Cat Power returns with Covers, Chan Marshall’s third album of her celebrated reinterpretations of songs by classic and contemporary artists.
On Covers, Marshall reaches back to songs that have affected her from childhood to the present, connecting each with a deeply personal memory. She recalls her grandmother’s love for Billie Holiday’s “I’ll Be Seeing You” and finding a box of cassettes as a teenager that led her to discovering Kitty Wells’ “It Wasn’t God Who Made Honky Tonk Angels.” She remembers getting chills hearing Iggy Pop’s “Endless Sea” in the 1986 Michael Hutchence film Dogs in Space and being a broke artist in her twenties in New York City spending her last dollar to play the Replacements’ “Here Comes a Regular” on the jukebox at Mona’s. She recorded the Pogues’ “Pair of Brown Eyes,” which she calls one of her favorite songs of all time, after it reminded her of one friend who passed from cancer and turned to Bob Seger’s “Against the Wind” to help her heal from the loss of another.
Alongside covers of rock-and-roll icons from Nico to Nick Cave, Marshall brings her inimitable vocal power and elegant arrangements to songs by contemporary artists, capturing the defiance of Dead Man’s Bones’ “Pa Pa Power” and the dreaminess of Lana Del Rey’s “A White Mustang.” And the album opens with a dazzling cover of Frank Ocean’s “Bad Religion,” of which she says, “I believe in whatever God is called… But I think that the wretched men that have come in history to implement horror on humanity in the name of these religions is something that should be looked at universally.”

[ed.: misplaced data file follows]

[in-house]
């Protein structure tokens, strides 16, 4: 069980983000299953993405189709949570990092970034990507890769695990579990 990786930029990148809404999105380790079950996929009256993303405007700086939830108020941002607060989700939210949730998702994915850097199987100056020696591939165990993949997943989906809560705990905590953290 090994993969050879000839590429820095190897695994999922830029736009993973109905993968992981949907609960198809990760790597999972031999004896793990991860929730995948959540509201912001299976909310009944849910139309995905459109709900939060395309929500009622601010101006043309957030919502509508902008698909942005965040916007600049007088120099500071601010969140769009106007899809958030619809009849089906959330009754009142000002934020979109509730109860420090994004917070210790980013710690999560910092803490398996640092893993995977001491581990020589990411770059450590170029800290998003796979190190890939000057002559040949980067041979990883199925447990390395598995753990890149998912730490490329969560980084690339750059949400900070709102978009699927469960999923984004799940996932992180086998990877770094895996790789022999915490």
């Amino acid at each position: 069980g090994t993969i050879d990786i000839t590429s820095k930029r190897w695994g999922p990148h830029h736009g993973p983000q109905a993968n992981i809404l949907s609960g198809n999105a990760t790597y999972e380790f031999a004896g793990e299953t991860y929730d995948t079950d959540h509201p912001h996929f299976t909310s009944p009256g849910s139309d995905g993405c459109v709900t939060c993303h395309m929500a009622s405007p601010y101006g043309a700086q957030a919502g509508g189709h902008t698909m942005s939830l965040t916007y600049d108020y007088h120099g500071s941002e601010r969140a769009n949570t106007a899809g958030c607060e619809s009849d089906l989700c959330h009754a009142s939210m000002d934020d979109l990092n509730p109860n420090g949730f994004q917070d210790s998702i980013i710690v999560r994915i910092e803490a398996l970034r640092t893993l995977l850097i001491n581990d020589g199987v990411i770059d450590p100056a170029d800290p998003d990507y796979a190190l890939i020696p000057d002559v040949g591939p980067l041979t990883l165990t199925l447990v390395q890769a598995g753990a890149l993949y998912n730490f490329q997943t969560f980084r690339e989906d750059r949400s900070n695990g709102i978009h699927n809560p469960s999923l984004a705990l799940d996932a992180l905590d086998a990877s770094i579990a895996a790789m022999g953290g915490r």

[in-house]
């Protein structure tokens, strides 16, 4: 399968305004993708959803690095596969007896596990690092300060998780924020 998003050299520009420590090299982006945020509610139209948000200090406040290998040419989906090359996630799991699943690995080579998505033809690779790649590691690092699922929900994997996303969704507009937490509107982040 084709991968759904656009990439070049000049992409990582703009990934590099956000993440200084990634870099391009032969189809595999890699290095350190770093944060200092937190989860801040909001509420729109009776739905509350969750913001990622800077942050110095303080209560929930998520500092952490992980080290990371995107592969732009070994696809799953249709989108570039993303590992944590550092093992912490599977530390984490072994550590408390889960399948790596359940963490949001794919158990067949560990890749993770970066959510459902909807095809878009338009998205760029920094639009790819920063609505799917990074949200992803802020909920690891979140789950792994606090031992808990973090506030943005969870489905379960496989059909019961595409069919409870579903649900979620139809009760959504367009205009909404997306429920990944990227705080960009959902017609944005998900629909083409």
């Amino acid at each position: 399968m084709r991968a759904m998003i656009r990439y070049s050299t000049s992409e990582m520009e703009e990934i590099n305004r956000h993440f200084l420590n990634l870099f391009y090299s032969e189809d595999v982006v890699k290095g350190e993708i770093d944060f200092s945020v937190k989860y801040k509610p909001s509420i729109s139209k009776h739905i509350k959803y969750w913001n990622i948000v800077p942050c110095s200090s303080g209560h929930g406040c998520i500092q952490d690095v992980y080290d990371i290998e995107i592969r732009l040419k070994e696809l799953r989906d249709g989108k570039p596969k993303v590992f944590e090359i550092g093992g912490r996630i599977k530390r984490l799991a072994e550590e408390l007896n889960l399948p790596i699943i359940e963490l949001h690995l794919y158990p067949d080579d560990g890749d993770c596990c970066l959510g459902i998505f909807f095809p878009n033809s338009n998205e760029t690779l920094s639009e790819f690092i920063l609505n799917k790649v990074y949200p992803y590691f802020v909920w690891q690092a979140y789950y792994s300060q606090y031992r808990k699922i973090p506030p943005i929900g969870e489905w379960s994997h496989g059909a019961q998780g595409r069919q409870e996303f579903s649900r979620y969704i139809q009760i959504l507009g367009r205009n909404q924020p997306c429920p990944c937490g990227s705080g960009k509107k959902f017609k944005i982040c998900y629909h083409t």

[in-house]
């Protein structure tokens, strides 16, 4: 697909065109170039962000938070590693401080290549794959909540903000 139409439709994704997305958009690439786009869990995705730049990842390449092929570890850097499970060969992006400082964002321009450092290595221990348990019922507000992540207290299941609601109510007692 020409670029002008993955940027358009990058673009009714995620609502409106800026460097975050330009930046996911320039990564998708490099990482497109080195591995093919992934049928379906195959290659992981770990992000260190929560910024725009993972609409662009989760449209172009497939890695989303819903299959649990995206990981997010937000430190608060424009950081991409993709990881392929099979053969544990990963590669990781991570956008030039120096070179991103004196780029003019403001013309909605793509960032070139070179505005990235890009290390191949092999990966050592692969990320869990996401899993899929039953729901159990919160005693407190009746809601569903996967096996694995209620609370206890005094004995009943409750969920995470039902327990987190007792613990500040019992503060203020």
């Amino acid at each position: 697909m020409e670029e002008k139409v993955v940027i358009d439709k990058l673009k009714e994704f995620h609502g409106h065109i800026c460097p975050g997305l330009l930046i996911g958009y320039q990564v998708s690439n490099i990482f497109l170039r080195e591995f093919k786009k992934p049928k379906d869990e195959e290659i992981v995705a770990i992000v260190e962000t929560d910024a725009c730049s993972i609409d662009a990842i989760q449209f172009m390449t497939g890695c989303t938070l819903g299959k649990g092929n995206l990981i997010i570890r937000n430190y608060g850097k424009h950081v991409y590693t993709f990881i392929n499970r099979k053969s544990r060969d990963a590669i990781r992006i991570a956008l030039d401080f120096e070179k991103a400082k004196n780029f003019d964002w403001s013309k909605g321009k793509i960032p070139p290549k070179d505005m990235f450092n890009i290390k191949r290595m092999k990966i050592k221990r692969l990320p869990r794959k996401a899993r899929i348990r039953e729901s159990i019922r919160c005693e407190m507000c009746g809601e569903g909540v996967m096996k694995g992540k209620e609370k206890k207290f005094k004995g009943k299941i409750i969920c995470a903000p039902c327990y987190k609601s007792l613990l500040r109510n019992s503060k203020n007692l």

Finally, Covers finds Marshall, an artist of constant evolution, reworking “Hate,” a song from her 2006 LP The Greatest on which she sang “I hate myself and I want to die.” Marshall says she has always felt “antsy” about the track and reimagined it as “Unhate,” a new version that looks back on the raw devastation of the original track in the rearview. “We all have bad days,” she says. “We all have shit, trauma, something. There are times when you feel like that. But I needed to make it right.”
Marshall self-produced all of Covers; it was recorded in Los Angeles at Mant Studios with Rob Schnapf, who mixed and engineered.